Working with Migraine Disease
Migraine disease is a horrible and progressive disease. It affects each of us in different ways. We learn to cope as best we can, but holding a job down with migraine can be quite a challenge. I suffered with episodic migraine for years, and I gradually progressed into chronic, intractable migraine. It made my challenging career in retail a daily battle. I had developed some unhealthy coping skills, such as taking Tylenol and Ibuprofen like candy to help me push through the days. My supervisors didn’t know about my migraine attacks because, like many of us, I kept it hidden from them. That was not a smart move.
Opening up about migraine to my employer
I remember sitting down with my supervisor one afternoon and spilling the beans about my disease. It was one of the most difficult conversations I’d ever had, but overall had the biggest positive impact on my life. I felt like a great weight had been lifted off my soul. It didn’t make my job any easier, but I did leave that meeting with a good piece of advice. My supervisor told me to apply for the Family Medical Leave Act or FMLA. That type of leave protects a person’s job when they have to be out for their own illness or take care of a significant other such as a spouse or child. I applied specifically for "Intermittent" as it gave me the flexibility to take the leave in small bits as needed to cover my attacks.
FMLA leave has some requirements you have to meet, according to the US Department of Labor. First, you have to work for a covered employer. You must have worked for that employer for at least 12 months. It requires you to have worked 1,250 hours during that 12 month period. Lastly, your employer must have at least 50 employees working with 75 miles. For me, that was not a problem as I worked 50 hour work weeks, and the company I worked for was huge and had several locations. I felt empowered by having FMLA protection. My migraine-related absences were protected, which was a huge relief to me. I was then able to really start caring for myself, even if it was too little too late in my case.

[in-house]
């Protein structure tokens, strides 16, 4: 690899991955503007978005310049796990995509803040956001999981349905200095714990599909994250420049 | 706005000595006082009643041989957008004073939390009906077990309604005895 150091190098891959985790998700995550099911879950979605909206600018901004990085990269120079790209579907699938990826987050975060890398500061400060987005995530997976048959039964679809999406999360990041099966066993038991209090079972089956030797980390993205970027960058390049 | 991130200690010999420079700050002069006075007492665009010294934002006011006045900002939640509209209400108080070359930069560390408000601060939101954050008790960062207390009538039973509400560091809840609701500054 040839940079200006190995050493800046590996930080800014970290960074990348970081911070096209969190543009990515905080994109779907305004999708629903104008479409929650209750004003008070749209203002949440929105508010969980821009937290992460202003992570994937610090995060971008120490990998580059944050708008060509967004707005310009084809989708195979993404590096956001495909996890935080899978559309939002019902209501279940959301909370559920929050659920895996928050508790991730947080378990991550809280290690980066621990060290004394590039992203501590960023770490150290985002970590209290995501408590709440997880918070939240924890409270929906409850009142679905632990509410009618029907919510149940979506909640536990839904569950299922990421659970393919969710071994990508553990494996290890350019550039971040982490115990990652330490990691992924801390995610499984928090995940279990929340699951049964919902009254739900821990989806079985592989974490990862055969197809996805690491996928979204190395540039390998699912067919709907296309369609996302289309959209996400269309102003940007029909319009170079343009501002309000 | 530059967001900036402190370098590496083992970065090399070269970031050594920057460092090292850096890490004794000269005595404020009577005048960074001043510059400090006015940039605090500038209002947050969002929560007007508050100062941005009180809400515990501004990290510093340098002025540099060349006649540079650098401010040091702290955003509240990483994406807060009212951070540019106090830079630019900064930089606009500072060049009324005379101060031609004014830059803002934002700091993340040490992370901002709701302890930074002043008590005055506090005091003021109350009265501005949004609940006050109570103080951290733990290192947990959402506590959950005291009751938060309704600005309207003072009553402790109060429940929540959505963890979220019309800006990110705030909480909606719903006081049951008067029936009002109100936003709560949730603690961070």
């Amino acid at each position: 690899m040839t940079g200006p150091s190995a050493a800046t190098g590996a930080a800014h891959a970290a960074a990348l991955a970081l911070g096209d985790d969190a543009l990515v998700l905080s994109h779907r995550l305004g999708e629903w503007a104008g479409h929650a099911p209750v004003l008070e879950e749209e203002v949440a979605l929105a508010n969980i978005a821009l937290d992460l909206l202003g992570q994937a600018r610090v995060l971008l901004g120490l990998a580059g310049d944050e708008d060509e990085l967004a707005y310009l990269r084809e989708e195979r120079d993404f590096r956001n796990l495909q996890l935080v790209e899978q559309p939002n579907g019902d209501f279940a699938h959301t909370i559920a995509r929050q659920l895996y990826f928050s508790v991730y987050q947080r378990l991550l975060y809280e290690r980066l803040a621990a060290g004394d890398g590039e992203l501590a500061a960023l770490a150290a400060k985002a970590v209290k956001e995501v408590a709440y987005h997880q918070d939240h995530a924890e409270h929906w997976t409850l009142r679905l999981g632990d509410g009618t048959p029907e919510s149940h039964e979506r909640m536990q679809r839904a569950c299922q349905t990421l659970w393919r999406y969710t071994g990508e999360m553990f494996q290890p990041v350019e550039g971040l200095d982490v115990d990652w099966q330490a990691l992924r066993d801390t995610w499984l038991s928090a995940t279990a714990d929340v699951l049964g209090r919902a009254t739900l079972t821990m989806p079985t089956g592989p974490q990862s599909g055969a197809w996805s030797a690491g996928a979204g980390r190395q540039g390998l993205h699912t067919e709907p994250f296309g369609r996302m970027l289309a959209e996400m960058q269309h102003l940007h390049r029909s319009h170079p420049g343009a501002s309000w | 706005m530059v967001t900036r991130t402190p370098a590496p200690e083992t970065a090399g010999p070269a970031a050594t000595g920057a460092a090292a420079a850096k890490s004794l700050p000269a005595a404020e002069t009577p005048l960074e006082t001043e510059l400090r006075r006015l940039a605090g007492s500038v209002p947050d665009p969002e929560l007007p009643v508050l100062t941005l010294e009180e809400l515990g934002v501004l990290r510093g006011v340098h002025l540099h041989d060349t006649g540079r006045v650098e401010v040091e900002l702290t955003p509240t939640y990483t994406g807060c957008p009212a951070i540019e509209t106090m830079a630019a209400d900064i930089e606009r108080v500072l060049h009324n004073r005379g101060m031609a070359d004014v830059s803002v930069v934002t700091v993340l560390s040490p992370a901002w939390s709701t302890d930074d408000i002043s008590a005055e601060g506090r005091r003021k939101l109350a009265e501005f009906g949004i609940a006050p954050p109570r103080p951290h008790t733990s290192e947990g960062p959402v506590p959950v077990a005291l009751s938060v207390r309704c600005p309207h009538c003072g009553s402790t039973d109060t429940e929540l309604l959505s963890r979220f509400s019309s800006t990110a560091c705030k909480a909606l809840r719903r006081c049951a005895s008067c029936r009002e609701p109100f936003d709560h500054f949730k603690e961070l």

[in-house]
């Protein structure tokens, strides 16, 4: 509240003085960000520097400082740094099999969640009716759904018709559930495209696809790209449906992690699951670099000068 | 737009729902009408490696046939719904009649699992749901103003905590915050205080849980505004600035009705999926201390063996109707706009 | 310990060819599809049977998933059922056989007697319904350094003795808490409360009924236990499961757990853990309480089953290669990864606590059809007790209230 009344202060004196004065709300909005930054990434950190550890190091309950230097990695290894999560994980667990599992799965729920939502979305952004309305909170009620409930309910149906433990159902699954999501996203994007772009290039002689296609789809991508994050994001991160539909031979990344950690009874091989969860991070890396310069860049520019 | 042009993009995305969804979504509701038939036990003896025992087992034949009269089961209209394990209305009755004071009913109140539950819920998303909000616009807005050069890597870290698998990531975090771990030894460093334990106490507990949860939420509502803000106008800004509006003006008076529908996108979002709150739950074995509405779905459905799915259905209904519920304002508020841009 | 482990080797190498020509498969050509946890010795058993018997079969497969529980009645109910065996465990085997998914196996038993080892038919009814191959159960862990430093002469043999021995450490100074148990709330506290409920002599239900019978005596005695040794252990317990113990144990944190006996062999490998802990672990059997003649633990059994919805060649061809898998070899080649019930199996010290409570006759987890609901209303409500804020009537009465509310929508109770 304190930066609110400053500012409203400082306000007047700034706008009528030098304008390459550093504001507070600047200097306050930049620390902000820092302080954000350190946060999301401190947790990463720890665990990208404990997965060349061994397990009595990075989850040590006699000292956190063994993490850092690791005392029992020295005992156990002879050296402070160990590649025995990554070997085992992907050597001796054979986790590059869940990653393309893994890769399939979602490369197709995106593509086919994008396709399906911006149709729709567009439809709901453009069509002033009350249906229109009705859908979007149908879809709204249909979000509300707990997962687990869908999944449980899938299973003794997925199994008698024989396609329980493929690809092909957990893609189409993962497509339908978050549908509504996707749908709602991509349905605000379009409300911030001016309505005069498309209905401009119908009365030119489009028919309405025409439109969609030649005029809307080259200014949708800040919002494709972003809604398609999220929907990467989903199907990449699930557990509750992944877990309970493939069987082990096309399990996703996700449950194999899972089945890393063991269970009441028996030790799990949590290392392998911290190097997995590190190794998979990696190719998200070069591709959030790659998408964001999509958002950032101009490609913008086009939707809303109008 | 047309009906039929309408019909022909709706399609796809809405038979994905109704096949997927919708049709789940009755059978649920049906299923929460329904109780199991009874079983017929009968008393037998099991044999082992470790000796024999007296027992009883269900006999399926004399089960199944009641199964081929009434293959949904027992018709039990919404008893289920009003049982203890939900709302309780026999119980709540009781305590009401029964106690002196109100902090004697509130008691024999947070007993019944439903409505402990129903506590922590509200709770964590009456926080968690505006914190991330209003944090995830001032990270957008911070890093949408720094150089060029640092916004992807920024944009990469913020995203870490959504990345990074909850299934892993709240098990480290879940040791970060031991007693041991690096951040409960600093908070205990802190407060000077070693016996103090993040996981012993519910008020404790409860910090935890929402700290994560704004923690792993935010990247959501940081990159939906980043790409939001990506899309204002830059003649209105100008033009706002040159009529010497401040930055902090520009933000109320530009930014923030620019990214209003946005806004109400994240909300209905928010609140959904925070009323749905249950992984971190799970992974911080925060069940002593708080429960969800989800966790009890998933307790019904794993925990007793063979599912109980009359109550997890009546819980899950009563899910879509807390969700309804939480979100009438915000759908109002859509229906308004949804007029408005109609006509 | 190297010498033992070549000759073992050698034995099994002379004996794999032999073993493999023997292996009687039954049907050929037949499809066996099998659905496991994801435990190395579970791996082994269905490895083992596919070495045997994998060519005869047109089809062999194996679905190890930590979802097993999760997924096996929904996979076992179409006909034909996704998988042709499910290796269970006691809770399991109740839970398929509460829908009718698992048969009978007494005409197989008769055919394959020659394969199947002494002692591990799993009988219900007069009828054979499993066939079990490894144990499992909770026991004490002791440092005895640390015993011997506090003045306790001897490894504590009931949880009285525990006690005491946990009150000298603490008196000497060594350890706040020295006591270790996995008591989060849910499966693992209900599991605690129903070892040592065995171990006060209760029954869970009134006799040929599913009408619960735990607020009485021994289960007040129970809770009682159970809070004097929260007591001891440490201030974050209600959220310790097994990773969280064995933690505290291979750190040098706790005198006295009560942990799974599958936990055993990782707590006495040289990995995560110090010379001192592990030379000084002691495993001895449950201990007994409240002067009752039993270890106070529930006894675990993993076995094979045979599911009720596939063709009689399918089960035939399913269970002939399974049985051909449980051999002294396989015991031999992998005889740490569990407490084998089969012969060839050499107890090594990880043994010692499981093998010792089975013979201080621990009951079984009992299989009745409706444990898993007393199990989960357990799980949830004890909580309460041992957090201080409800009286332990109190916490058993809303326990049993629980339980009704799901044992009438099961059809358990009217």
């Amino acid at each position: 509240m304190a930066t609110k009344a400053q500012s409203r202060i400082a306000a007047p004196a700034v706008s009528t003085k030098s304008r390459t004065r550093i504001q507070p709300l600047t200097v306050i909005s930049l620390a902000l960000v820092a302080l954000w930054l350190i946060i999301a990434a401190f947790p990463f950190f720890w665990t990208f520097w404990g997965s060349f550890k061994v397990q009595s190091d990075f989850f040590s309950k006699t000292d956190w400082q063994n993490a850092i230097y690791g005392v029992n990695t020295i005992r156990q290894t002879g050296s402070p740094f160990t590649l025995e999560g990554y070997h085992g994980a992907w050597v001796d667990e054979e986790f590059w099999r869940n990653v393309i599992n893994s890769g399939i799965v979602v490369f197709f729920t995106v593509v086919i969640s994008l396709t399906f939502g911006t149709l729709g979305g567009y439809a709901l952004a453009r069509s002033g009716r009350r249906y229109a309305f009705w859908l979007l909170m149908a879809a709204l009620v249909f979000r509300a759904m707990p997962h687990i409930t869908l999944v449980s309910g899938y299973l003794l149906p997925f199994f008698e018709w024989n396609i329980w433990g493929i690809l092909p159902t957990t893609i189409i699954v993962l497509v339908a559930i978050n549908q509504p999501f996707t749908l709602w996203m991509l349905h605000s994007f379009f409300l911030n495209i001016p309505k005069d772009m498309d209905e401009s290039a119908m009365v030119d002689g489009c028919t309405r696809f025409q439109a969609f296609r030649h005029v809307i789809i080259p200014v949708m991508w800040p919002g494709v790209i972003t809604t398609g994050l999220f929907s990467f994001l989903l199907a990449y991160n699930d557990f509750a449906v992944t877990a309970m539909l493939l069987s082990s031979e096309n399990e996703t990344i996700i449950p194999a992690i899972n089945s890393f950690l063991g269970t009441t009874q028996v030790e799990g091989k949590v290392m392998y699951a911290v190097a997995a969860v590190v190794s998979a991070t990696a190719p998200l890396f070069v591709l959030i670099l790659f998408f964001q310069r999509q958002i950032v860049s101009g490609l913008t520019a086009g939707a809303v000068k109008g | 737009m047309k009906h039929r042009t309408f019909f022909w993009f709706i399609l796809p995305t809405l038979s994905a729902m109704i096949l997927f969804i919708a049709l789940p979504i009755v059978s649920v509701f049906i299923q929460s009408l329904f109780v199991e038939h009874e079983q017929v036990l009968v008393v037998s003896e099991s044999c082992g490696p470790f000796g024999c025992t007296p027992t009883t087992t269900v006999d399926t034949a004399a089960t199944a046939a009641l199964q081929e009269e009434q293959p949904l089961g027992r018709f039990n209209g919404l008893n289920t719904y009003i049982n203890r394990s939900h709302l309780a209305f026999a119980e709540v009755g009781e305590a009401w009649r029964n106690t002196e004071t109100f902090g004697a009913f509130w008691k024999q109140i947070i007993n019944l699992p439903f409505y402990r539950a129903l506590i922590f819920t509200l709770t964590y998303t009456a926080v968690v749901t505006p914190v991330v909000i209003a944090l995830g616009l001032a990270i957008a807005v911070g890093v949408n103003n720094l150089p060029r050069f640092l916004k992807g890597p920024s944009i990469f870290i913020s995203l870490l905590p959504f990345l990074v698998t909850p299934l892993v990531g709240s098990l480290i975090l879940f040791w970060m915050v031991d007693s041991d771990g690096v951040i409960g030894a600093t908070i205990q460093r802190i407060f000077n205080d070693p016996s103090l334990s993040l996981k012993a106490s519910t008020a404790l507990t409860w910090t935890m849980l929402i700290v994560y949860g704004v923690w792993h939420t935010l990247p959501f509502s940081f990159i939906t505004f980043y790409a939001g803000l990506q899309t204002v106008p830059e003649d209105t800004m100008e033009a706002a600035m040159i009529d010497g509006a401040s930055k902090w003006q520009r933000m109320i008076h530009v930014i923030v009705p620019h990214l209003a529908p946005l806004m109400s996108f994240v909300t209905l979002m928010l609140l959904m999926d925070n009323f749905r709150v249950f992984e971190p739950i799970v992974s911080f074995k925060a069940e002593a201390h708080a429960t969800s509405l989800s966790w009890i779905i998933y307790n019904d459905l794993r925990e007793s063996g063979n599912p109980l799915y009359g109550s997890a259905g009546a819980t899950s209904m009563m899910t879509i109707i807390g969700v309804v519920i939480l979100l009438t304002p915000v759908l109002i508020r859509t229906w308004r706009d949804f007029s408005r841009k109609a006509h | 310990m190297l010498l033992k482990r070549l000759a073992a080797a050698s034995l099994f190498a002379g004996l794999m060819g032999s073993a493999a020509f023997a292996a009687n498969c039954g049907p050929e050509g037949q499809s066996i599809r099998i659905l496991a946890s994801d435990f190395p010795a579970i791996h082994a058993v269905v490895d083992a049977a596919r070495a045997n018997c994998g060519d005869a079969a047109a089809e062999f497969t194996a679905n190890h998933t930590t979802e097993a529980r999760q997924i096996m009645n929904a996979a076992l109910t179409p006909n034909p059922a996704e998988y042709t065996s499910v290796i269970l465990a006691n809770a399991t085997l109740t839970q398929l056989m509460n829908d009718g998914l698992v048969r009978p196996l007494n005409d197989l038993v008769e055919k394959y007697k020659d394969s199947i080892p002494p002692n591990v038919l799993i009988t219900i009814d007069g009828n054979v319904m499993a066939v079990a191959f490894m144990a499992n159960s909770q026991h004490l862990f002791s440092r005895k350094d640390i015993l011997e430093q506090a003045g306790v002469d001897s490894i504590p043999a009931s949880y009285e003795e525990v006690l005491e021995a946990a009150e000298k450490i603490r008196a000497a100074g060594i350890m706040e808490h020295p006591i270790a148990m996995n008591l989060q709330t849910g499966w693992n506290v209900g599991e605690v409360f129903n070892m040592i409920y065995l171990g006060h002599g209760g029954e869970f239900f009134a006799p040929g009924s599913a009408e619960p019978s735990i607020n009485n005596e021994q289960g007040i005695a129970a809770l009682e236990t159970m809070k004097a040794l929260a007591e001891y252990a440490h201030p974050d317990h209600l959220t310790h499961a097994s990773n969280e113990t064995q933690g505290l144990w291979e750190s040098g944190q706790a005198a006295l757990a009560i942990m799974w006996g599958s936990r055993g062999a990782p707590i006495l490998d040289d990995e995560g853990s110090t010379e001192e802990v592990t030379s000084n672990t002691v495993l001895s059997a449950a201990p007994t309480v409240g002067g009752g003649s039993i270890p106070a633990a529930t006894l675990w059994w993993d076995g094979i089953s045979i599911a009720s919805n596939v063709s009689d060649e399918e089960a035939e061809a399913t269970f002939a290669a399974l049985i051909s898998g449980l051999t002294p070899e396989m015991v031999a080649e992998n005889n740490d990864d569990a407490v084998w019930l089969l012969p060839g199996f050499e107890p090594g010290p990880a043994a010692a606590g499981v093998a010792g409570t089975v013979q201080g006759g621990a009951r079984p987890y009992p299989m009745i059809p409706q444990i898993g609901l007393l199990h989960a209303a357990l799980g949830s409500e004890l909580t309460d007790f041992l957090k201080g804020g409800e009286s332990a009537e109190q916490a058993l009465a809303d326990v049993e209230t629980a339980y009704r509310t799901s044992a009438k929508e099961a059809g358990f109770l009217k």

My work absences were adding up
I transitioned from episodic migraine to chronic, intractable migraine before I was able to really use FMLA to my full advantage. I didn’t practice self-care in conjunction with the FMLA protections until I was chronic. Migraine wore me down and the days I was not at work started to add up quickly. I was burning through my banked time off each month as the company required you to use your personal time to cover the time you were away from work until you had none left, and then time went unpaid. In my opinion, it was still worth using the protection of FMLA. I continued to utilize it until I eventually had to retire due to my illness, combined with some other complications.
Taking care of yourself should be a priorityIt was a long, hard road going to work each day fighting migraine. It stretched me as a person and as a supervisor. Migraine has a way of making you far more resilient than you ever thought you could be. You go into warrior mode and push through attack after attack, but at some point, you have to stop and take care of yourself. Yes, FMLA was a great tool for me. I just wished I had used it earlier. If you are struggling in your workplace, I would encourage you to investigate FMLA. It just may be what you need to survive.
How many days a month on average do you miss work due to migraine?
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